The use of dicofenac in animals again threatens vultures besides three new drugs — aeclofenac, ketoprofen and nimesulide
It has been over three decades since India’s vultures suffered a drastic decline in population due to consuming carcasses infected with the drug, diclofenac. Vulture populations still bear the scars of that decade. Here, Eurasian griffon vultures are seen in the Jorbeer Conservation Reserve in Bikaner, Rajasthan. Photo: Vikas Choudhary / CSE
India banned the use of diclofenac 16 years ago. It is now only permitted for human use. But diclofenac is being misused for cattle treatments. “Such treatments are usually prescribed by quacks,” says Vibhu Prakash, deputy director, Bombay Natural History Society (BNHS). Here, a Eurasian Griffon and a cinereous vulture are seen in Jorbeer in Rajasthan. Photo: Vikas Chodhary / CSE
Also, the rampant use of three non-steroidal anti-inflammatory drugs (NSAIDS) threatens to undo two decades of work by the Centre to arrest the dwindling vulture population in the wild. The three drugs — aeclofenac, ketoprofen and nimesulide — were introduced as alternatives to diclofenac. Here, a Himalayan Grifforn and cinereous vulture are seen in Jorbeer, Rajasthan. Photo: Vikas Choudhary / CSE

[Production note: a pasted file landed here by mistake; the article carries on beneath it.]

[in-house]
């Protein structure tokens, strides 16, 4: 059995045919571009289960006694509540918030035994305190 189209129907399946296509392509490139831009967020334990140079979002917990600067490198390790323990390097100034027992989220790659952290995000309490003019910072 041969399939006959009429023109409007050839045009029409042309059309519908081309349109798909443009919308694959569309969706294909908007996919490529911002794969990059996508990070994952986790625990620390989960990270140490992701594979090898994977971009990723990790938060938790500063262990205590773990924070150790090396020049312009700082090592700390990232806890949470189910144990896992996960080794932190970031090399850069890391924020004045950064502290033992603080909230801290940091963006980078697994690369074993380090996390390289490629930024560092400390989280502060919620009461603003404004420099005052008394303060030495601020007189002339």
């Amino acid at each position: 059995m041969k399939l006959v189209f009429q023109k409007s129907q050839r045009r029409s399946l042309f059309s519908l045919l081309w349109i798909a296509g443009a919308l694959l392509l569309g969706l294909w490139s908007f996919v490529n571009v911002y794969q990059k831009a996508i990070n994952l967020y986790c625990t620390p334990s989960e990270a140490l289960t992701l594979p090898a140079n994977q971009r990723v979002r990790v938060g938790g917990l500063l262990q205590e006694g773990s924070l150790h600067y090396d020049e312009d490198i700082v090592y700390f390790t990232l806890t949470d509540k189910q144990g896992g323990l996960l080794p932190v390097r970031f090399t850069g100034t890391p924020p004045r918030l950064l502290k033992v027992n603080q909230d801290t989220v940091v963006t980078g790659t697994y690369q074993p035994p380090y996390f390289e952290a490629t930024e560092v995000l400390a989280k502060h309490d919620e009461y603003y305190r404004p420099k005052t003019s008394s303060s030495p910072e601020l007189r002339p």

Pesticide poisoning also threatens vultures across the country. On March 17, 2022, Kamrup district in Assam reported 97 vulture deaths after they consumed two pesticide-smeared carcasses that had been kept by farmers to kill stray dogs. Here, a Himalayan Griffon, Egyptian vulture and Eurasian Griffon are seen in Jorbeer. Photo: Vikas Choudhary / CSE
The country’s vulture population crashed from over 40,000 in 2003 to 18,645 in 2015, according to the last vulture census conducted by intergovernmental body Bird Life International. Here, an Egyptian vulture is seen in Jorbeer. Photo: Vikas Choudhary / CSE
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